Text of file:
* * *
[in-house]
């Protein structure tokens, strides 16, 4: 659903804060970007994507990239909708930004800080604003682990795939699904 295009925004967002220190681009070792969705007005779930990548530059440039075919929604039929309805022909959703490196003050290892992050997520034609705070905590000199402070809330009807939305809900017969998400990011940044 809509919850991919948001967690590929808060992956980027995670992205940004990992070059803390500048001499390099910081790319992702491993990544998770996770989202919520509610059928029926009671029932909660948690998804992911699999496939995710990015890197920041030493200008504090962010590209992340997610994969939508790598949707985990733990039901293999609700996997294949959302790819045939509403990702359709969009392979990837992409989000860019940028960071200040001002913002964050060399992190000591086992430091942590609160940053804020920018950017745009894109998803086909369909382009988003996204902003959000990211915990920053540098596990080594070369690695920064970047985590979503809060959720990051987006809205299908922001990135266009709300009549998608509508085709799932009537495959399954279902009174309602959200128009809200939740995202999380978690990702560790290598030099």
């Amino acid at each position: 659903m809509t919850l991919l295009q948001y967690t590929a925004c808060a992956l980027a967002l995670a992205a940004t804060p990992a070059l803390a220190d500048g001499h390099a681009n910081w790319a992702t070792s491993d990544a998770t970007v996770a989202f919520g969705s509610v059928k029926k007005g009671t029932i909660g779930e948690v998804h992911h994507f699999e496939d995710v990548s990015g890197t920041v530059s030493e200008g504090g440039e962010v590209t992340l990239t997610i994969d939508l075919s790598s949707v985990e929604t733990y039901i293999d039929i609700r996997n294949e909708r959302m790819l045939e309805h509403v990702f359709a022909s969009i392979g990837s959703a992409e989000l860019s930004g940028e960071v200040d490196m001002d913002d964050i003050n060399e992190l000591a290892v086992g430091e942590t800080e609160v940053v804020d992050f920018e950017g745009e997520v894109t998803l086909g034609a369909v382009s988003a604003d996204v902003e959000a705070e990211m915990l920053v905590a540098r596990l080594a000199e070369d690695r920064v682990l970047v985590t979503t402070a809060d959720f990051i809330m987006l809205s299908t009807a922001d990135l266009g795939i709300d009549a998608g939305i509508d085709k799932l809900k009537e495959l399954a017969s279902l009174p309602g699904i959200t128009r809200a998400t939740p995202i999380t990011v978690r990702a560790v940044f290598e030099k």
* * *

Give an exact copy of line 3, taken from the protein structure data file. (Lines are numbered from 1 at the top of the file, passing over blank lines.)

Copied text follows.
């Amino acid at each position: 659903m809509t919850l991919l295009q948001y967690t590929a925004c808060a992956l980027a967002l995670a992205a940004t804060p990992a070059l803390a220190d500048g001499h390099a681009n910081w790319a992702t070792s491993d990544a998770t970007v996770a989202f919520g969705s509610v059928k029926k007005g009671t029932i909660g779930e948690v998804h992911h994507f699999e496939d995710v990548s990015g890197t920041v530059s030493e200008g504090g440039e962010v590209t992340l990239t997610i994969d939508l075919s790598s949707v985990e929604t733990y039901i293999d039929i609700r996997n294949e909708r959302m790819l045939e309805h509403v990702f359709a022909s969009i392979g990837s959703a992409e989000l860019s930004g940028e960071v200040d490196m001002d913002d964050i003050n060399e992190l000591a290892v086992g430091e942590t800080e609160v940053v804020d992050f920018e950017g745009e997520v894109t998803l086909g034609a369909v382009s988003a604003d996204v902003e959000a705070e990211m915990l920053v905590a540098r596990l080594a000199e070369d690695r920064v682990l970047v985590t979503t402070a809060d959720f990051i809330m987006l809205s299908t009807a922001d990135l266009g795939i709300d009549a998608g939305i509508d085709k799932l809900k009537e495959l399954a017969s279902l009174p309602g699904i959200t128009r809200a998400t939740p995202i999380t990011v978690r990702a560790v940044f290598e030099k």